By Brian Reid
Are you thinking about applying to law school for next fall? If so, you need to start thinking about all the pieces of the application puzzle, including letters of recommendation.
One of the most frequently asked questions I get from prospective students is “Who should I ask for a letter of recommendation?” This is a good question and an important one to consider. Here are four tips on who to ask:
Tip #1: Recent college graduates should get a faculty recommendation.
If you are planning to attend law school immediately or within one year after college, it is highly recommended that you have a faculty letter of recommendation. Your professors and college advisors know you best and are best able to describe your abilities, unless you have been working full time during college. For those who have been out of school for two or more years, an employer letter of recommendation is completely appropriate and may be more relevant. Of course, this is not a steadfast rule. Perhaps you had a successful summer internship during college and that employer knows you very well. On the other hand, even after several years in the workforce you may still have established long term relationships with a college faculty member.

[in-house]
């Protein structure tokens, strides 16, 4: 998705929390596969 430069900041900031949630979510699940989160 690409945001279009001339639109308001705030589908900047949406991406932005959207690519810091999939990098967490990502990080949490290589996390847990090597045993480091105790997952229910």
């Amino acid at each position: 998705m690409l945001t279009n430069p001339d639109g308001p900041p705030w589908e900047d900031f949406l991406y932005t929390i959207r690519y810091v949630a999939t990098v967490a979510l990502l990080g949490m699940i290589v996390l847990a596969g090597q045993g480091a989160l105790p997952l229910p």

Tip #2: A good recommender knows you well.
Who has seen you grow the most? Is there a particular class that you struggled in but were ultimately able to overcome a hardship and succeed? Did you flourish in a particular school or work project that was overseen by a supervisor? Consider who knows you and has seen your grow throughout your academic or professional career. Remember, it’s not always important to ask the professor you received an A from or the supervisor who has worked with you on one successful project. You need to think about who knows you the most and has seen you develop intellectually and personally.
Tip #3: Be sure your recommendation speaks well of you.
Who can speak favorably of your skills and personality? This may seem obvious but when you are thinking about who to ask for a letter of recommendation, be sure they will have something positive to say about you. In fact, when you ask someone to write a letter for you, it’s ok to ask them if they would be willing and able to write a favorable letter.
Tip #4: Be prepared and keep in touch with your recommenders.
Once you figure out who you will ask to write your letters of recommendation, make sure you make the task easy for them. Log in to your LSAC.org account to find the instructions on where the letters should be sent. Ask your recommenders early and give them plenty of time to prepare the letters. Once the letters are written, send them a thank you email/note. Finally, keep them updated! Let them know the results of your applications and your ultimate plans for law school.
Brian Reid, Esq., is the Assistant Director of Admission for Suffolk Law School and a double alumna of Suffolk University. Learn more about Suffolk Law at suffolk.edu/applytolaw.